Kalila Taylor rejects court offer of 18 to life in jail

06/09/2010 12:00 AM |

Kalila Taylor, the Riverhead woman whose 1999 murder conviction was overturned in 2004,  only to have the courts declare her unfit to take the stand on her retrial two years later, rejected a court offer Wednesday that would have sentenced her to 18 years to life in prison, according to her attorney, John Loturco.
Instead, she now seeks to go to trial on the case,  he said, although she must still undergo another set of psychiatric exams.
“The back end of the 18-to-life term is still life in prison,” he said in an interview. “She would prefer to go to trial.”
Ms. Taylor, who was accused of stabbing 17-year-old Riverhead High School student Curtisha Morning 94 times in 1996 in the woods behind the high school parking lot, has been in jail since her arrest in June 1997. She is now 33 years old. Ms. Morning’s body wasn’t found for a month after she was first reported missing.
Ms. Taylor was convicted of second-degree murder in 1999 and sentenced to 25 years to life in, following a trial in which prosecutors used extensive DNA evidence to link her to the crime.
But in 2004, the State appellate court overturned the conviction on the grounds that the judge, Arthur Pitts, had incorrectly directed the jury to consider the DNA evidence as direct evidence instead of circumstantial evidence, and ordered a retrial.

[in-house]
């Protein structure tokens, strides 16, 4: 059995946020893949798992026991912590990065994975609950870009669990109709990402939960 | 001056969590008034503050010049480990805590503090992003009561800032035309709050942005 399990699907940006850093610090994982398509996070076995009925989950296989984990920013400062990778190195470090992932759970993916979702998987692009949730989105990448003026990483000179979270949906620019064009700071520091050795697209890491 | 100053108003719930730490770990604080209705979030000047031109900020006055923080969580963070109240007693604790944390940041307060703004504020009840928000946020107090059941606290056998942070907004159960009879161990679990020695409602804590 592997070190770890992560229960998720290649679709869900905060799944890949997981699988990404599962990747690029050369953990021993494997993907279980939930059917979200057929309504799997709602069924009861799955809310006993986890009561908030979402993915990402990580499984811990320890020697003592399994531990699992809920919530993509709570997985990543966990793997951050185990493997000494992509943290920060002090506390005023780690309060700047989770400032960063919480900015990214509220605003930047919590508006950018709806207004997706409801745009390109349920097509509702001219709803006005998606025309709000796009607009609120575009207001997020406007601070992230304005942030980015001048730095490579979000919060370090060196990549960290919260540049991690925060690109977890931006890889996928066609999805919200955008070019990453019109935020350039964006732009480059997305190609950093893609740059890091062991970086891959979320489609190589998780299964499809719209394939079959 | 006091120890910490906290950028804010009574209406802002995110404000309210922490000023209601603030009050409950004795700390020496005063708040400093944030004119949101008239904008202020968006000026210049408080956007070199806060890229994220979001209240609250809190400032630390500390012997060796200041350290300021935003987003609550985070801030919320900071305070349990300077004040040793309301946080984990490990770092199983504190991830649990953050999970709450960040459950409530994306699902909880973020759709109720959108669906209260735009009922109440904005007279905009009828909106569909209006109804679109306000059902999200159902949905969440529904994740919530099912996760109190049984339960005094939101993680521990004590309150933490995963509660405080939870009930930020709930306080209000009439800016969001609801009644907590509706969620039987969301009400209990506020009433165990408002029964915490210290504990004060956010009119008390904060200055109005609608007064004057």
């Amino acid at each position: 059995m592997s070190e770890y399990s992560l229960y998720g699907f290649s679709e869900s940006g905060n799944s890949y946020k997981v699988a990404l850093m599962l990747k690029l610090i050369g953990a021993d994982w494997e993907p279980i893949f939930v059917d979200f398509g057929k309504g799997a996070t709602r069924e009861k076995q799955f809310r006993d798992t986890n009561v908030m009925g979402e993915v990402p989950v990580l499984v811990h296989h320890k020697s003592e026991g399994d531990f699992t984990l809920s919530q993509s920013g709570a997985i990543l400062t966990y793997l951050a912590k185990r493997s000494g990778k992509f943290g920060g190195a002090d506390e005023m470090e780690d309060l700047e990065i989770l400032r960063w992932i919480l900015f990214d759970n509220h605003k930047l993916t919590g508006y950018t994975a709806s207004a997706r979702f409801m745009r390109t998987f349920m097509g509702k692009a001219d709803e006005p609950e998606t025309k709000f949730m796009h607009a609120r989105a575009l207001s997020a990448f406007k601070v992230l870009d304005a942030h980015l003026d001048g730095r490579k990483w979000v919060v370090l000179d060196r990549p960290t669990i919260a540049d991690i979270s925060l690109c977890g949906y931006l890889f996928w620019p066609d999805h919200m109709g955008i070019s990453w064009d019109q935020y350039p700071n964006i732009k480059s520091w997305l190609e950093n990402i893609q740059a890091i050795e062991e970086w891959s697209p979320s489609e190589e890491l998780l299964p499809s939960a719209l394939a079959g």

However, in 2006, County Court Judge Ralph Gazzillo ruled that Ms. Taylor was not mentally fit to stand trial, and the retrial was pushed back.
That ruling was based on letters sent to the judge which he, at the time, called “bizarre, baseless and delusional.”
But Ms. Taylor was found fit to stand trial earlier this year, according to Bob Clifford,  a spokesman for Suffolk District Attorney Tom Spota.
Mr. Loturco, said that over the past few years, experts from the state have consistently argued that Ms. Taylor is competent to stand trial, but experts for the defense have found that she is not competent.
“I have to get over the hurdle of her competency first,” Mr. Loturco said. “Because if she cannot assist me, how can I defend her?”
Ms. Taylor recently has been jailed in the Mid-Hudson Correctional Facility, which is a jail that provides psychiatric treatment. If she were to be found competent, and sentenced again to 25-to-life, she likely would  be jailed in a maximum security jail like Bedford Hills, where she was previously, and would not receive treatment, he said.
“Her family wants her to get the psychiatric treatment she needs,” Mr. Loturco said. “They feel she will not get that in a maximum security jail.”
Mr. Loturco said Ms. Taylor has exhibited signs of having paranoid schizophrenia since she’s been in jail. She did not use an insanity defense in her trial in 1999.
The 18-years-to-life offer was originally made by Judge Gazillo several years ago and was offered again by the present judge, C. Randall Hinrichs Wednesday, according to Mr. Clifford. It was rejected both times, said Mr. Loturco.
He said the only difference between an 18-to-life term and a 25-to-life term is that she’d be eligible for parole sooner.
If Ms. Taylor were to go to trial and be acquitted, she would be free, and her family could then decide what type of treatment she needs, Mr. Loturco said.
The nearly 12 years she has already spent in jail would count toward any prison term she receives.
Relatives of Ms. Morning could not be reached for comment.
tgannon@timesreview.com

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